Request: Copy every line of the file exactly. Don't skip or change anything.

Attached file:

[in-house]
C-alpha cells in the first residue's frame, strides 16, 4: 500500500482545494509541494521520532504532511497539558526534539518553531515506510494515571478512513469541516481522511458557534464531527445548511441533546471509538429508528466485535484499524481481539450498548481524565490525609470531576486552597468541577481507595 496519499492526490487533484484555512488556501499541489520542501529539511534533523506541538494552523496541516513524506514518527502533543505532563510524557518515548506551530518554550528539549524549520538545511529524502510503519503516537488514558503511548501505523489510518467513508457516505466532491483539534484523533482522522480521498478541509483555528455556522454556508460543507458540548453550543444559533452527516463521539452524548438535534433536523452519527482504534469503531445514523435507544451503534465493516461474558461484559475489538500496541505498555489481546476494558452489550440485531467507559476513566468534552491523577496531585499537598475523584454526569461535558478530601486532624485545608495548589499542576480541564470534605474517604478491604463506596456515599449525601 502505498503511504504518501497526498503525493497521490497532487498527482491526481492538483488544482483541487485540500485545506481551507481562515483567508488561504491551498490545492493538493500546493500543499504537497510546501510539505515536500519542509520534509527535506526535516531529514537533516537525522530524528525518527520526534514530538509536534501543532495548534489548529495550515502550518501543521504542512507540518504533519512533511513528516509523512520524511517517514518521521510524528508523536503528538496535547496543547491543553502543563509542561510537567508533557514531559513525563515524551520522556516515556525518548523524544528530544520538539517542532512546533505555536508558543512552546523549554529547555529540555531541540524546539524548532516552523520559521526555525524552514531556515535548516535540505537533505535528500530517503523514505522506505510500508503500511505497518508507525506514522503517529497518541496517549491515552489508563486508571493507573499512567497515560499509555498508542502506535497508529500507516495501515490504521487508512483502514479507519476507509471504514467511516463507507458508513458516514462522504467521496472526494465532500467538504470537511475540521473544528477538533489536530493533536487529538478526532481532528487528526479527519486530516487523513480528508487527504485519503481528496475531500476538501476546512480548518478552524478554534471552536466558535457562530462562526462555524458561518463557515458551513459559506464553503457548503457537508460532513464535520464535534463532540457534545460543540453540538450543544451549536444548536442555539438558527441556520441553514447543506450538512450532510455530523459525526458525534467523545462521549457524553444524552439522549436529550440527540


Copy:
[in-house]
C-alpha cells in the first residue's frame, strides 16, 4: 500500500482545494509541494521520532504532511497539558526534539518553531515506510494515571478512513469541516481522511458557534464531527445548511441533546471509538429508528466485535484499524481481539450498548481524565490525609470531576486552597468541577481507595 496519499492526490487533484484555512488556501499541489520542501529539511534533523506541538494552523496541516513524506514518527502533543505532563510524557518515548506551530518554550528539549524549520538545511529524502510503519503516537488514558503511548501505523489510518467513508457516505466532491483539534484523533482522522480521498478541509483555528455556522454556508460543507458540548453550543444559533452527516463521539452524548438535534433536523452519527482504534469503531445514523435507544451503534465493516461474558461484559475489538500496541505498555489481546476494558452489550440485531467507559476513566468534552491523577496531585499537598475523584454526569461535558478530601486532624485545608495548589499542576480541564470534605474517604478491604463506596456515599449525601 502505498503511504504518501497526498503525493497521490497532487498527482491526481492538483488544482483541487485540500485545506481551507481562515483567508488561504491551498490545492493538493500546493500543499504537497510546501510539505515536500519542509520534509527535506526535516531529514537533516537525522530524528525518527520526534514530538509536534501543532495548534489548529495550515502550518501543521504542512507540518504533519512533511513528516509523512520524511517517514518521521510524528508523536503528538496535547496543547491543553502543563509542561510537567508533557514531559513525563515524551520522556516515556525518548523524544528530544520538539517542532512546533505555536508558543512552546523549554529547555529540555531541540524546539524548532516552523520559521526555525524552514531556515535548516535540505537533505535528500530517503523514505522506505510500508503500511505497518508507525506514522503517529497518541496517549491515552489508563486508571493507573499512567497515560499509555498508542502506535497508529500507516495501515490504521487508512483502514479507519476507509471504514467511516463507507458508513458516514462522504467521496472526494465532500467538504470537511475540521473544528477538533489536530493533536487529538478526532481532528487528526479527519486530516487523513480528508487527504485519503481528496475531500476538501476546512480548518478552524478554534471552536466558535457562530462562526462555524458561518463557515458551513459559506464553503457548503457537508460532513464535520464535534463532540457534545460543540453540538450543544451549536444548536442555539438558527441556520441553514447543506450538512450532510455530523459525526458525534467523545462521549457524553444524552439522549436529550440527540